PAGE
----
The billboard scene in Toronto is booming in a big way, with billboards soaring over prominent highways and large meeting places. The OOH advertising market in this city is steady growing, and their marketing messages are being stretched to wide demographics of people new and familiar to the region. Through smart billboarding in areas that are impressionable for consumers, Toronto has nailed the OOH influential vibe. It’s no surprise that this city is on the incline with billboard placements, as it’s constantly being redesigned and reconstructed to meet the demand for housing and living comfortably. These billboards are setup to meet those changes. Let’s dive into four large billboards in Toronto that have had a great impact.
Big Sex Toy Billboard
Dubbed as #shockvertising, this Toronto billboard had some of the best-written copy in the game this year. “Scream your own name.” received international attention, which is hard to do with a single billboard, but this display immediately broke the internet. Resting along the QEW near Highway 427, this self-pleasure promoting billboard designed by The Garden struck both praise and dismay in people- but got everyone talking. The OOH call-to-action is simple: “Get it fast at PinkCherry.ca Canada’s #1 Retailer”, placed next to a clear image of the Womanizer device being advertised. But it’s not so much the device that’s being sold to us, it’s the message in the billboard that impacts consumes in a huge way. Among mixed feedback, the big sex toy billboard from PinkCherry.ca has been extended for media buy in 2020 with new ads being rolled out. How’s that for a first-time experience.
Big “Follow The Arches” Billboard
McDonald’s is no stranger to outdoor advertising, as they’re known to keep their marketing messages as fresh as their exciting menu options. But no one predicted that Canadian marketing agency Cossette would intrigue so many people along the highway with subtle directional fast food signage. The “follow the arches” billboard campaign sparked worldwide attention due to its visual cleverness paired with the most basic copy, playing solely on the famous McDonald’s golden arches. This big billboard campaign proves how iconic the McDonald’s logo is while branding to hungry commuters. The goal of this campaign was not so much to give people directions to the closest McDonald’s, but to tap into their nostalgia of the restaurant. In so doing this, people awarded the giant fast food chain campaign.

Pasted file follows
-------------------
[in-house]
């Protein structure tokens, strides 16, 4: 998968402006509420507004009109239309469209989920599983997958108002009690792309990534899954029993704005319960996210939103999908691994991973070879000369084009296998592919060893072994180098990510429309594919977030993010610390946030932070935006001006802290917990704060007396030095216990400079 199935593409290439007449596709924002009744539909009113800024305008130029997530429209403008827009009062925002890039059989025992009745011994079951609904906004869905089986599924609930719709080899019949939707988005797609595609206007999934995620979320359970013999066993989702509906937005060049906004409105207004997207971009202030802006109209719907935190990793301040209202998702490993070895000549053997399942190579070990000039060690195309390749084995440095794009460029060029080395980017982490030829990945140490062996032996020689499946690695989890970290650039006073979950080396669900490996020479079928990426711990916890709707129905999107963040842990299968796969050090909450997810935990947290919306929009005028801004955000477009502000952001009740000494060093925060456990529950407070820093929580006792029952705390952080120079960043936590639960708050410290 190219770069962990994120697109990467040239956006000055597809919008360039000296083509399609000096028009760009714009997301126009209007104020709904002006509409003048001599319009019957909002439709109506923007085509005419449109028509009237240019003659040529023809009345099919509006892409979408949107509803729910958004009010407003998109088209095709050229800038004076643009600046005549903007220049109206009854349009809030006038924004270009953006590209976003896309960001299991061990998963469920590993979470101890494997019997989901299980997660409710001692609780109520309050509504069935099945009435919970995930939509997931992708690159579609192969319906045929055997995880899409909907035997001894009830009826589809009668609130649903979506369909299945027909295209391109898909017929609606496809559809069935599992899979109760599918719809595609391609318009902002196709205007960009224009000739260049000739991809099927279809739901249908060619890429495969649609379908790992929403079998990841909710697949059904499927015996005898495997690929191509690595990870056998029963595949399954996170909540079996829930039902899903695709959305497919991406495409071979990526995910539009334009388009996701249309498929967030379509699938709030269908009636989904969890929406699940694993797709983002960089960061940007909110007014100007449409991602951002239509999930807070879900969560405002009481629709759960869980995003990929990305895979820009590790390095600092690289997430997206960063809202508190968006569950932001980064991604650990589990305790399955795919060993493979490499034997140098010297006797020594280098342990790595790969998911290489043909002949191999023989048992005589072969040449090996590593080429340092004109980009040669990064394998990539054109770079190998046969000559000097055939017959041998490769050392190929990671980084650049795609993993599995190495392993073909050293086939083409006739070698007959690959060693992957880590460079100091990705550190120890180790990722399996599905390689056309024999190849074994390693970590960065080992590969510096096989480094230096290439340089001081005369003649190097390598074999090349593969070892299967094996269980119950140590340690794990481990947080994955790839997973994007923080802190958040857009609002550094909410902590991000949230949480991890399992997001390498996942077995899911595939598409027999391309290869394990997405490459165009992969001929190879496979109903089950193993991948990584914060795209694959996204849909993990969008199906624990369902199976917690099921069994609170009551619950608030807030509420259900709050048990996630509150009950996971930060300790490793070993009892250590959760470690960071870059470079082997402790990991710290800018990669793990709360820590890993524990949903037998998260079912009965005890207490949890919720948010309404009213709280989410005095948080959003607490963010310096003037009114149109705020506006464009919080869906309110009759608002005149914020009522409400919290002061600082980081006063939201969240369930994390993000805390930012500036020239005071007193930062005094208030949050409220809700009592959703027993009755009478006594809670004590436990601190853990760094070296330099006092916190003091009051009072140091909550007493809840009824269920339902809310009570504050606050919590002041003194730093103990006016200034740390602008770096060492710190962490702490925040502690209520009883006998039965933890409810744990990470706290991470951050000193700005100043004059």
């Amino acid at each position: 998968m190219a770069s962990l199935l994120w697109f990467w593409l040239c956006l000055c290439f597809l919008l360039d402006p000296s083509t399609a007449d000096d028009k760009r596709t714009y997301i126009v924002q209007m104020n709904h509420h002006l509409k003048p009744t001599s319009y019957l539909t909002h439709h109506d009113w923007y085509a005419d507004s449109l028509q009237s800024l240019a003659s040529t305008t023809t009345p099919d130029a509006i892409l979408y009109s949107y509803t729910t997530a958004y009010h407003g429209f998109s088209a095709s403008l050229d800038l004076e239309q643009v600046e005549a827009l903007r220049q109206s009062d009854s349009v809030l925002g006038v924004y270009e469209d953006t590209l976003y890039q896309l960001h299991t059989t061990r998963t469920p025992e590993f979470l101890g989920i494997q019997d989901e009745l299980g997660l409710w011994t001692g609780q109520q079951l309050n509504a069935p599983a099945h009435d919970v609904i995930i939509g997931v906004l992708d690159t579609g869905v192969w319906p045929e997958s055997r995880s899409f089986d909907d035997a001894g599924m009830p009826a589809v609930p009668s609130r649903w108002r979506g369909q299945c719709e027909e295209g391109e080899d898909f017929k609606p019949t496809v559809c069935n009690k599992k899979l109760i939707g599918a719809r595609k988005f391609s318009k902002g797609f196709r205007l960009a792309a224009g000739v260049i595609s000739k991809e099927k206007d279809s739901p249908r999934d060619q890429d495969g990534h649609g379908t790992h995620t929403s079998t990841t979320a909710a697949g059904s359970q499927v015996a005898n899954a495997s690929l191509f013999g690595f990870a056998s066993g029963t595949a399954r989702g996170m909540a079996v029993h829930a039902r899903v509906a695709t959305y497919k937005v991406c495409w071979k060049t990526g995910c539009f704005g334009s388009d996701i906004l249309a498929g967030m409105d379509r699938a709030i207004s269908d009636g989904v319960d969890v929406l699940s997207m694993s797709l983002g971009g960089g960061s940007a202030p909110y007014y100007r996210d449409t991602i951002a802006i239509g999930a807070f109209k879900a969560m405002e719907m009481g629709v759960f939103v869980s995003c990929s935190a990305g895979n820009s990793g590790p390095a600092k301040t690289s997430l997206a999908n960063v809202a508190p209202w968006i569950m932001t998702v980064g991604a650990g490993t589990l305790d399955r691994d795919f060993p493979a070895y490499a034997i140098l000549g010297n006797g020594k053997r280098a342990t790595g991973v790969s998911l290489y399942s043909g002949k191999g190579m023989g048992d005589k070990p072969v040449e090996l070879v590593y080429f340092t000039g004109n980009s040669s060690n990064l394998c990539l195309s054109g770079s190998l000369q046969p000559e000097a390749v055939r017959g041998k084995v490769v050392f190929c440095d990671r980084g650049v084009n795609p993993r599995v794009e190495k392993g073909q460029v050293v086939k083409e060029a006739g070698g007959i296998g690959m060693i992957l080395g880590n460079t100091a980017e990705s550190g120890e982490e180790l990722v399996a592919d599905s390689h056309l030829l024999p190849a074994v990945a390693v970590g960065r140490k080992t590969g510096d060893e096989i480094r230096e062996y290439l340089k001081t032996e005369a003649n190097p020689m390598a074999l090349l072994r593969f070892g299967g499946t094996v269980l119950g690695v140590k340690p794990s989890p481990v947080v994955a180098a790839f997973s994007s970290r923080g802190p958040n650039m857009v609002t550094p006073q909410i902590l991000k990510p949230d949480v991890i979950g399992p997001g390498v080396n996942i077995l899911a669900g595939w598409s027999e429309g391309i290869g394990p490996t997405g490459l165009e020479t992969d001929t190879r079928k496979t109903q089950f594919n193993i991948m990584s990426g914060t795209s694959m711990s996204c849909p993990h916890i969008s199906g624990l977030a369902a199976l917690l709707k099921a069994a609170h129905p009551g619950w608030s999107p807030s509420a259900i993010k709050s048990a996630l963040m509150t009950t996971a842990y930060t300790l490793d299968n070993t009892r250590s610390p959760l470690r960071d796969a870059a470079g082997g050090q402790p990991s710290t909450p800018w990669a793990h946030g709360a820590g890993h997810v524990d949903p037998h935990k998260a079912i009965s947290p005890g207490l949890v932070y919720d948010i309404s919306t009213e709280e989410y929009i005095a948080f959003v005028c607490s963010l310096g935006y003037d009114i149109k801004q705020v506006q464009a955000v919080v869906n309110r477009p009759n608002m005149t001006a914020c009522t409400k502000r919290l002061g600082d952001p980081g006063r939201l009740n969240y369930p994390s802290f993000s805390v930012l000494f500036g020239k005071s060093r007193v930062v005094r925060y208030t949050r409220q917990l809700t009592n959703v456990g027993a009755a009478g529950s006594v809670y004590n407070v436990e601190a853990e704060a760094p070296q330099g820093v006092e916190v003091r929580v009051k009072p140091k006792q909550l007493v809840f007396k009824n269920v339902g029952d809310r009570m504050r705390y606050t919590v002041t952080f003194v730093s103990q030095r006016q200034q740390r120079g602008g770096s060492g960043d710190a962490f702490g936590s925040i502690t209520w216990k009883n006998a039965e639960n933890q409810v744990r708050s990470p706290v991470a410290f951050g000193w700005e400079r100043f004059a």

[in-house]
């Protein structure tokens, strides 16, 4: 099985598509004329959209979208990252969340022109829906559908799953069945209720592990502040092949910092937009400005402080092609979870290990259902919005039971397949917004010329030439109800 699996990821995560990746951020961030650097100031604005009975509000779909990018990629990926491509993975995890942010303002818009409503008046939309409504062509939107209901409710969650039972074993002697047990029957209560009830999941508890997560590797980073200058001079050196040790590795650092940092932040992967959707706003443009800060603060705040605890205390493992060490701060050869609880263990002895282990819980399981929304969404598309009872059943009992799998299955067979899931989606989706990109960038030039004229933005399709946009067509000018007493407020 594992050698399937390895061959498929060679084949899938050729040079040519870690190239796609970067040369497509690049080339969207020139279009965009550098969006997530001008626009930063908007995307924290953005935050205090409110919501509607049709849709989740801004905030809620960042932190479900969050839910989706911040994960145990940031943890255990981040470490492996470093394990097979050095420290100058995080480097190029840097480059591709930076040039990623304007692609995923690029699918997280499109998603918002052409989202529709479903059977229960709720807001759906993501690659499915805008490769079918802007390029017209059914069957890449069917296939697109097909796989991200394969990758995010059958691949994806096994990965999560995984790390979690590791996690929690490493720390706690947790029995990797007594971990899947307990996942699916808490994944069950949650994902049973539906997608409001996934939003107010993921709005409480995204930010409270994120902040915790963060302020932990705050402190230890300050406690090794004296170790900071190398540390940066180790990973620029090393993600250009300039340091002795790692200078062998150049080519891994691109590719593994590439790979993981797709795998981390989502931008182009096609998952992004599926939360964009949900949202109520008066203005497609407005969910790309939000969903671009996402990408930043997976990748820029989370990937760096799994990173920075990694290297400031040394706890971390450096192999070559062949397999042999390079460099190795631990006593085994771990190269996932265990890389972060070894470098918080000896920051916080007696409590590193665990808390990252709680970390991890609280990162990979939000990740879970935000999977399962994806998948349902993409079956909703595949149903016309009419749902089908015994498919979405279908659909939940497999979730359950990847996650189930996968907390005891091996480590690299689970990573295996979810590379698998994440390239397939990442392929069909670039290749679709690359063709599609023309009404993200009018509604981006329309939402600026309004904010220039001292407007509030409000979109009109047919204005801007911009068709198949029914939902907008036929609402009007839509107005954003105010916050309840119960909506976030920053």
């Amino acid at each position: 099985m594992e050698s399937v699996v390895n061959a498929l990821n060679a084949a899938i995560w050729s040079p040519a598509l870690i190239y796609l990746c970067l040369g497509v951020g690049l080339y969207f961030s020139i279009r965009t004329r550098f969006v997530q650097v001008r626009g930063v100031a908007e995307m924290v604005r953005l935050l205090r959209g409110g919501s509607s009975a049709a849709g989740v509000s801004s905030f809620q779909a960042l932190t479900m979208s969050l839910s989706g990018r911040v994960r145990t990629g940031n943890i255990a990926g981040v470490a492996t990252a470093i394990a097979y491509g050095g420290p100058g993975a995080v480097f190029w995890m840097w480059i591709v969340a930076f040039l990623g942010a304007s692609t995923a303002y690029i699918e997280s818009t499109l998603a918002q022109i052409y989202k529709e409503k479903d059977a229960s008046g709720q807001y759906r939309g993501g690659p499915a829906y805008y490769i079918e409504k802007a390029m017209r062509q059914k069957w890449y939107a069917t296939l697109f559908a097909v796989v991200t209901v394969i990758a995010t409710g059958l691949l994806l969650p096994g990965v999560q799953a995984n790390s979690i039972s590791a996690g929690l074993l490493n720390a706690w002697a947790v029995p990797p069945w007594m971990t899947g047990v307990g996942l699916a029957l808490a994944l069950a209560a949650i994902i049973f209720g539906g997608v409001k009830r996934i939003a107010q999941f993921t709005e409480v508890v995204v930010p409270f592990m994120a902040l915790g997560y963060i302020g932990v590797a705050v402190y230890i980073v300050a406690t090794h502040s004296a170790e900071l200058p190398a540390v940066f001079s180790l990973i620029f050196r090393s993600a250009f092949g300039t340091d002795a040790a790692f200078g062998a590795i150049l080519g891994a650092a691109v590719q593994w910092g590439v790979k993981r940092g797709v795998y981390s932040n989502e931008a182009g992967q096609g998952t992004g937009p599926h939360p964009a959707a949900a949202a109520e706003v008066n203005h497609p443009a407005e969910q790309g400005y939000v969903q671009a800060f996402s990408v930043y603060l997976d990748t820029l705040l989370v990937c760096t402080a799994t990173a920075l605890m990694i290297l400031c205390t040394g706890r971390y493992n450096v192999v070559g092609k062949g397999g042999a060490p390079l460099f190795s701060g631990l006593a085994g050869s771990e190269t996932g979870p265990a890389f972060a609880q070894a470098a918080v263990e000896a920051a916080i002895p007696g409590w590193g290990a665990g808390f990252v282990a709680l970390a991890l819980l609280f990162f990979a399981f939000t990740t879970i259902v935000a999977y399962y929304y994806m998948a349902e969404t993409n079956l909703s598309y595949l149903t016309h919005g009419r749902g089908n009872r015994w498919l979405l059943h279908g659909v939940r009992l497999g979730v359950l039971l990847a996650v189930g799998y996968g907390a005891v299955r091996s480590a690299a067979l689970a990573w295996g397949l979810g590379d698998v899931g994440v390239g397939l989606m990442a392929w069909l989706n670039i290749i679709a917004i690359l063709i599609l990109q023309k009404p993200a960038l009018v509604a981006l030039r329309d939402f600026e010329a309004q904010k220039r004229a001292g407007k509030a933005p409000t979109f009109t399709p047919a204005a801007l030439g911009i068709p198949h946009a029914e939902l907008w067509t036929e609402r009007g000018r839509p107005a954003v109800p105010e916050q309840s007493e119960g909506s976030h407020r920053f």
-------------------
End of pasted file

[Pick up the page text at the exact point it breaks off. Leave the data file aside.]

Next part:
Big Bell Digital Billboards
Staying on brand with the technology services that Bell Media has to offer consumers, Bell transformed their static billboards to digital screens in order to show their company innovation. These billboards were reported to be Canada’s largest highway billboards in 2018, which stood at 56 x 28 ft beside Toronto’s Gardiner Expressway near Exhibition Place. This location delivers about 116,000 daily impressions, so Bell Media was smart to erect these digital monsters there. Along with these huge digital billboards, Astral, Bell Media’s OOH side, operates about 143 digital OOH screens across Canada.
Big Kawhi Billboard
Straight after the Raptors won their NBA championship this year, and riding on the high of widespread audience’s excitement, athletic footwear and apparel brand New Balance unveiled a tremendous billboard at Yonge-Dundas square. Playing off the fact that Kawhi Leonard, along with his Raptors teammates, chanted “board man gets paid” when they were younger to motivate themselves to make it big, New Balance used this conversational bit to an outdoor advertising advantage. “Board Man Gets Titles” is the modern, winning tagline that dropped in, arguably, the most populous Toronto area celebrating Kawhi driving his team to complete victory.
It’s obvious that the city of Toronto keeps it current when it comes to billboard messaging, and they know how to impact people in big ways. Leaning on shock copy, visual references, digital innovation, and recent victories, Toronto’s billboard scene is among the largest in the world. Kudos to the OOH environment in the 6ix.